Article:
What are carbon commitments?
Certain governments, which have accepted mandatory CO2 emission cuts (under the Kyoto Protocol), set annual targets for their industrial sector, which is then divided across various sectors. Each factory in these countries knows exactly how much CO2 it can emit. CO2 emissions need to be cut to combat global warming and climate change caused by release of such earth-warming (or greenhouse) gases. At last count, 36 developed countries had made such commitments.
What is carbon trading?
Each factory or plant in the 36 countries is given emission allowances or permits (one permit is for one tonne of CO2 or equivalent of other greenhouse gases emitted). Depending on the allowance, companies and traders can then buy or sell these permits. If a company overshoots its individual target, it can buy a “permit” from another, which has undershot its target. This is known as emissions trading.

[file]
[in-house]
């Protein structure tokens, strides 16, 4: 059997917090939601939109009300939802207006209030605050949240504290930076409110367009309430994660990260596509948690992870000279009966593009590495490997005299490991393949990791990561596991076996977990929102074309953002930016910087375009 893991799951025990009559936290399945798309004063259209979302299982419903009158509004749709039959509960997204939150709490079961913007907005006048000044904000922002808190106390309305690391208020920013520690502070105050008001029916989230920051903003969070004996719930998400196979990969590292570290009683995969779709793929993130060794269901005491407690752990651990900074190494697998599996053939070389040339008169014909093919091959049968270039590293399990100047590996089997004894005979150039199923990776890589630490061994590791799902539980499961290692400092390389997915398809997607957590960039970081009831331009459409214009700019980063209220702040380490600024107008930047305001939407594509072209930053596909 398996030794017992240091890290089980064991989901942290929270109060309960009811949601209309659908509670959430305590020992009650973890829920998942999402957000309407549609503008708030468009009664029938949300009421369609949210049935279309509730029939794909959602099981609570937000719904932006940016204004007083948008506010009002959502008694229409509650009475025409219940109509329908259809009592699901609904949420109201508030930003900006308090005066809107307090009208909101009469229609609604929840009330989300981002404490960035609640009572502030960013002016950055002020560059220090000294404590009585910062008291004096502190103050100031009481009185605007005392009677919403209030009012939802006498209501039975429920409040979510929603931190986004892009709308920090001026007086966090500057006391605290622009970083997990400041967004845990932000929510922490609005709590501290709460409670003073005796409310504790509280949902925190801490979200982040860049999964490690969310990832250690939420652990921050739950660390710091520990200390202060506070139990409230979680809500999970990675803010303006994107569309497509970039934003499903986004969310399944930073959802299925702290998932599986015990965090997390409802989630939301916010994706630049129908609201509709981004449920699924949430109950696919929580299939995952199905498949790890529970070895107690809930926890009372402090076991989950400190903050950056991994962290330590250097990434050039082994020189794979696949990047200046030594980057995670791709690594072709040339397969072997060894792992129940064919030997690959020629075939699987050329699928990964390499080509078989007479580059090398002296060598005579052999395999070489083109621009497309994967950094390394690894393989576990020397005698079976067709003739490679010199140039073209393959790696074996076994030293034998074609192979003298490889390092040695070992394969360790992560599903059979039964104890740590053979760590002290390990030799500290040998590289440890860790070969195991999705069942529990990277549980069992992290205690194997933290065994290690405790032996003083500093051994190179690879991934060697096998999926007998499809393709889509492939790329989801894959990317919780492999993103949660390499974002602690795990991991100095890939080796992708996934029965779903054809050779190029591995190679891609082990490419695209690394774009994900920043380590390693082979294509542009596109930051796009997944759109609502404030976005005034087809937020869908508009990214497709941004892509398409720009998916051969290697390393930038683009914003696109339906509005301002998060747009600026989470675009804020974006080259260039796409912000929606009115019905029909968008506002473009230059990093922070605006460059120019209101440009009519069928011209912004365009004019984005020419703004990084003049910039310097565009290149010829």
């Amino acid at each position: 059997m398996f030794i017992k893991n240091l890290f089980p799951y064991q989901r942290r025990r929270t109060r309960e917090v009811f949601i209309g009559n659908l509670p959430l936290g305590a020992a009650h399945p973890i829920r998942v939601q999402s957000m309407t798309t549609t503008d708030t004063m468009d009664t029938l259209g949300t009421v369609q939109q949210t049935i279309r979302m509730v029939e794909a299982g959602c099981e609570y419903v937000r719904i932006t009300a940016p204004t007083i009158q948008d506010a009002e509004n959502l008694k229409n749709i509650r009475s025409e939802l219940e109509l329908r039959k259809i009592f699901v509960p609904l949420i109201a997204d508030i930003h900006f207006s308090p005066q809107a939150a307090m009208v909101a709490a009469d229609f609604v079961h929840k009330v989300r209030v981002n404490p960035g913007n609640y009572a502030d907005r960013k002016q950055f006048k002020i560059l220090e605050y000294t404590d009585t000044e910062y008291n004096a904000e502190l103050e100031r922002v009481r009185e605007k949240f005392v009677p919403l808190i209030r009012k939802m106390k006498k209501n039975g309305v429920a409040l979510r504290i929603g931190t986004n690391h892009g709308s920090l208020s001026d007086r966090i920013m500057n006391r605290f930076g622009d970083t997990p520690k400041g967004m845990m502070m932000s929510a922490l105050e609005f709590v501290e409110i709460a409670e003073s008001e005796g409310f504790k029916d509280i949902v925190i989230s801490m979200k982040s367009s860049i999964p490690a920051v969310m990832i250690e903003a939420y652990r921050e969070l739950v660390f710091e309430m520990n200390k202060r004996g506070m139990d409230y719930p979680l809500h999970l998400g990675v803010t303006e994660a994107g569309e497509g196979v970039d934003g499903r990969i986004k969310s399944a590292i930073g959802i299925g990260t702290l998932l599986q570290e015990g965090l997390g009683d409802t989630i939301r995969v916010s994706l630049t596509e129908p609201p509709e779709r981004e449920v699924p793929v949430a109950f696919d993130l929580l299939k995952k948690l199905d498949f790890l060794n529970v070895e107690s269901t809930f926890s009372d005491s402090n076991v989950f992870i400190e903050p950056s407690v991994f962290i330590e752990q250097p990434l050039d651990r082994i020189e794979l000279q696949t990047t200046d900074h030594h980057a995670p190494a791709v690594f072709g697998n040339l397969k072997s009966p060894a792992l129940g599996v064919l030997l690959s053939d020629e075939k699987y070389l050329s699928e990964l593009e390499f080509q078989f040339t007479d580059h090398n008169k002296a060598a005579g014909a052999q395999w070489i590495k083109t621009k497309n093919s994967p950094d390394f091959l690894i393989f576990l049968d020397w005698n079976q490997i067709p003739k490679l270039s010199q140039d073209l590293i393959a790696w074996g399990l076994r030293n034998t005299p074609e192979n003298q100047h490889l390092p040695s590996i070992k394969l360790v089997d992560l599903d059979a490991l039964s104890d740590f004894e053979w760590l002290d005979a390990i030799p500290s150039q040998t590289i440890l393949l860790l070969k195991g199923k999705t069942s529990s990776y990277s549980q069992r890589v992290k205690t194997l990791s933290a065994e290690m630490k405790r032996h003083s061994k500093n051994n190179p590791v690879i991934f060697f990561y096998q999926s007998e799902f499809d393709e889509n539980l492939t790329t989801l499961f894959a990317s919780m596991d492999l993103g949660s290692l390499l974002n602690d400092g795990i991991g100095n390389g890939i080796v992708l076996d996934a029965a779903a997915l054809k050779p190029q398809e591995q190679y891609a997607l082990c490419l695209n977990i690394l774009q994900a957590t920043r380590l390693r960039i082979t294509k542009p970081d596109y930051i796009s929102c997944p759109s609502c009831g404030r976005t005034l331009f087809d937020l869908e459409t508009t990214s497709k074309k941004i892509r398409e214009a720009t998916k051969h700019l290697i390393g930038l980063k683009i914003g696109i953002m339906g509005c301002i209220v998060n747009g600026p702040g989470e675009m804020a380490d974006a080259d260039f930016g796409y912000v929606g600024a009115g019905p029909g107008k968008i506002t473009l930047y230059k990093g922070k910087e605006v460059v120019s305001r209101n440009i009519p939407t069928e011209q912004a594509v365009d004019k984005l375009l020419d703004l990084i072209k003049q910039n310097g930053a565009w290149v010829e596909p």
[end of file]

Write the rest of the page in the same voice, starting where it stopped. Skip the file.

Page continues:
What are carbon credits and who buys these?
If a company in a developed country overshoots its target, it can buy carbon credits to meet its target: carbon credits are generated by companies in developing countries that reduce greenhouse gas emissions. This comes under the Clean Development Mechanism (CDM) defined by the Kyoto Protocol. A project has to be verified and registered by the CDM executive board in Bonn before it can generate these credits and sell them. India is currently the country with the highest number of registered projects. The CDM has a twofold objective: one is to generate carbon credits (also known as certified emission reductions; the other is to address the need for sustainabledevelopment in developing countries. —Padmaparna Ghosh